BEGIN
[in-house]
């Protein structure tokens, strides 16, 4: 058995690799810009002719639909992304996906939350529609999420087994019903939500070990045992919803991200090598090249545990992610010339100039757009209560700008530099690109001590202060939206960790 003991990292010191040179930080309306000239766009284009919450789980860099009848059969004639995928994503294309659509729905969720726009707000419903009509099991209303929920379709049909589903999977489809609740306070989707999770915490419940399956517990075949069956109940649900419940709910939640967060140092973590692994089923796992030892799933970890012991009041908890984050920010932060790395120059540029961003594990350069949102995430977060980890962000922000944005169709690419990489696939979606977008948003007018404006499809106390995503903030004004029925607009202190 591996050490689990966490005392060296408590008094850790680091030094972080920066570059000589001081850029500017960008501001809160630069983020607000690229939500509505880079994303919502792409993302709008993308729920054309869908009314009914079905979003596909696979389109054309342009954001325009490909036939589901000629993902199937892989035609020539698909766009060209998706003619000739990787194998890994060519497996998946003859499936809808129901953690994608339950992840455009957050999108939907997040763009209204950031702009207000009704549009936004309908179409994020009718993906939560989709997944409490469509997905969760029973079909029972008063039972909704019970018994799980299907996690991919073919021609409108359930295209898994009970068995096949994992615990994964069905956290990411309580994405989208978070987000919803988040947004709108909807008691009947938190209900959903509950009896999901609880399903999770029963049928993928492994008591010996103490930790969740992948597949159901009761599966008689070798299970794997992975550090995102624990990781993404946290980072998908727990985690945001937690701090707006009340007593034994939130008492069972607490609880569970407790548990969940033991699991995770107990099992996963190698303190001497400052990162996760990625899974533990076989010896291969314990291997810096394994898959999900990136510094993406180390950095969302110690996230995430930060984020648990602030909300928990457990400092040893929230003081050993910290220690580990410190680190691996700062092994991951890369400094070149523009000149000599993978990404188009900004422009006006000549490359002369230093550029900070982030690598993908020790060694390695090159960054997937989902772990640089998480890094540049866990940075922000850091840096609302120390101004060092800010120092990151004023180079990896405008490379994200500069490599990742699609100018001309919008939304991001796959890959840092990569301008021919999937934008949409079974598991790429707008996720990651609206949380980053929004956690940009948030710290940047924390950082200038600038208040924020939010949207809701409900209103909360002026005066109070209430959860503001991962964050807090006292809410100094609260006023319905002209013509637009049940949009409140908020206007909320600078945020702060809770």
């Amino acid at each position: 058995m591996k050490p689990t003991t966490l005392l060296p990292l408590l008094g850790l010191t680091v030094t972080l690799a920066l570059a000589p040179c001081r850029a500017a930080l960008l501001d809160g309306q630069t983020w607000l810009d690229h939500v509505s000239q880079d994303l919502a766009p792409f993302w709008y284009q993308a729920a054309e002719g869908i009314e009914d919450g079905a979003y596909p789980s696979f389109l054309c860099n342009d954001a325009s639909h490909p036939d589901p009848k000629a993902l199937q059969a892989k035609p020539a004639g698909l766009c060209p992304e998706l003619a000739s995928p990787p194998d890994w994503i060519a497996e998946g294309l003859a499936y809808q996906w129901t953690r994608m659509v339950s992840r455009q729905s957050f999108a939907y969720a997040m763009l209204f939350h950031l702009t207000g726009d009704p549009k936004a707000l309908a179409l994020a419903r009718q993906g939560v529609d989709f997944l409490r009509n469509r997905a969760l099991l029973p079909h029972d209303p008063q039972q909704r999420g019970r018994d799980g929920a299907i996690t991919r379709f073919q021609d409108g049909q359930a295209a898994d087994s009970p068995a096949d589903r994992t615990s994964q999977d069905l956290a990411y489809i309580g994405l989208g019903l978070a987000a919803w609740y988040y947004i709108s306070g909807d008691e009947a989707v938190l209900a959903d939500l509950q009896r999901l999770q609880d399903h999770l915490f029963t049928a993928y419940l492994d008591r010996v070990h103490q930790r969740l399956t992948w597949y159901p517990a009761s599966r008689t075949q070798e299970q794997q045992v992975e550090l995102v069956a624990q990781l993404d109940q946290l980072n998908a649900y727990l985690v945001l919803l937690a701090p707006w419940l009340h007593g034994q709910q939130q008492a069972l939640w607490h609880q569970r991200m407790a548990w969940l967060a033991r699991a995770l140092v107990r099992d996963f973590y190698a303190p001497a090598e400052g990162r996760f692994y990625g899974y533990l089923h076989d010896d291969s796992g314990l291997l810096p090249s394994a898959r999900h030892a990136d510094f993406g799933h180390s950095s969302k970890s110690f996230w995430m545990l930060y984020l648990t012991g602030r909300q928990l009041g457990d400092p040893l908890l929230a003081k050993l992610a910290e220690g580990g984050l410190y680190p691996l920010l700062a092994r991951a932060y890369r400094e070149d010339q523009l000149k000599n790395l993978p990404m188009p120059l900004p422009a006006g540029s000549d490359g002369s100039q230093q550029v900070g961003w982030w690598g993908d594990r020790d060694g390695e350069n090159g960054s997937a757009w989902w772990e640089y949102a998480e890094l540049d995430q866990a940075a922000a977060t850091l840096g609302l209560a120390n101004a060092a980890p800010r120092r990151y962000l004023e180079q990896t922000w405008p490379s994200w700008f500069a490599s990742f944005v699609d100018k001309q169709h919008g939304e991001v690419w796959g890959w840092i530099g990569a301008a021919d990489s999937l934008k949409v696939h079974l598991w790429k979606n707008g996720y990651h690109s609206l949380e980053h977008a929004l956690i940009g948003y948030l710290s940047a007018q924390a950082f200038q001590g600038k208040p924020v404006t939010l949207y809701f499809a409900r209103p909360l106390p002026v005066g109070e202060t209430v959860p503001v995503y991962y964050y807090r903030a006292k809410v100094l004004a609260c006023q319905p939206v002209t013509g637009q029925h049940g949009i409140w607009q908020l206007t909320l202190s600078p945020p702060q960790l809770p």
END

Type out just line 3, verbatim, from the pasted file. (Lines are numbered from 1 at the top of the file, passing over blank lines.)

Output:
């Amino acid at each position: 058995m591996k050490p689990t003991t966490l005392l060296p990292l408590l008094g850790l010191t680091v030094t972080l690799a920066l570059a000589p040179c001081r850029a500017a930080l960008l501001d809160g309306q630069t983020w607000l810009d690229h939500v509505s000239q880079d994303l919502a766009p792409f993302w709008y284009q993308a729920a054309e002719g869908i009314e009914d919450g079905a979003y596909p789980s696979f389109l054309c860099n342009d954001a325009s639909h490909p036939d589901p009848k000629a993902l199937q059969a892989k035609p020539a004639g698909l766009c060209p992304e998706l003619a000739s995928p990787p194998d890994w994503i060519a497996e998946g294309l003859a499936y809808q996906w129901t953690r994608m659509v339950s992840r455009q729905s957050f999108a939907y969720a997040m763009l209204f939350h950031l702009t207000g726009d009704p549009k936004a707000l309908a179409l994020a419903r009718q993906g939560v529609d989709f997944l409490r009509n469509r997905a969760l099991l029973p079909h029972d209303p008063q039972q909704r999420g019970r018994d799980g929920a299907i996690t991919r379709f073919q021609d409108g049909q359930a295209a898994d087994s009970p068995a096949d589903r994992t615990s994964q999977d069905l956290a990411y489809i309580g994405l989208g019903l978070a987000a919803w609740y988040y947004i709108s306070g909807d008691e009947a989707v938190l209900a959903d939500l509950q009896r999901l999770q609880d399903h999770l915490f029963t049928a993928y419940l492994d008591r010996v070990h103490q930790r969740l399956t992948w597949y159901p517990a009761s599966r008689t075949q070798e299970q794997q045992v992975e550090l995102v069956a624990q990781l993404d109940q946290l980072n998908a649900y727990l985690v945001l919803l937690a701090p707006w419940l009340h007593g034994q709910q939130q008492a069972l939640w607490h609880q569970r991200m407790a548990w969940l967060a033991r699991a995770l140092v107990r099992d996963f973590y190698a303190p001497a090598e400052g990162r996760f692994y990625g899974y533990l089923h076989d010896d291969s796992g314990l291997l810096p090249s394994a898959r999900h030892a990136d510094f993406g799933h180390s950095s969302k970890s110690f996230w995430m545990l930060y984020l648990t012991g602030r909300q928990l009041g457990d400092p040893l908890l929230a003081k050993l992610a910290e220690g580990g984050l410190y680190p691996l920010l700062a092994r991951a932060y890369r400094e070149d010339q523009l000149k000599n790395l993978p990404m188009p120059l900004p422009a006006g540029s000549d490359g002369s100039q230093q550029v900070g961003w982030w690598g993908d594990r020790d060694g390695e350069n090159g960054s997937a757009w989902w772990e640089y949102a998480e890094l540049d995430q866990a940075a922000a977060t850091l840096g609302l209560a120390n101004a060092a980890p800010r120092r990151y962000l004023e180079q990896t922000w405008p490379s994200w700008f500069a490599s990742f944005v699609d100018k001309q169709h919008g939304e991001v690419w796959g890959w840092i530099g990569a301008a021919d990489s999937l934008k949409v696939h079974l598991w790429k979606n707008g996720y990651h690109s609206l949380e980053h977008a929004l956690i940009g948003y948030l710290s940047a007018q924390a950082f200038q001590g600038k208040p924020v404006t939010l949207y809701f499809a409900r209103p909360l106390p002026v005066g109070e202060t209430v959860p503001v995503y991962y964050y807090r903030a006292k809410v100094l004004a609260c006023q319905p939206v002209t013509g637009q029925h049940g949009i409140w607009q908020l206007t909320l202190s600078p945020p702060q960790l809770p």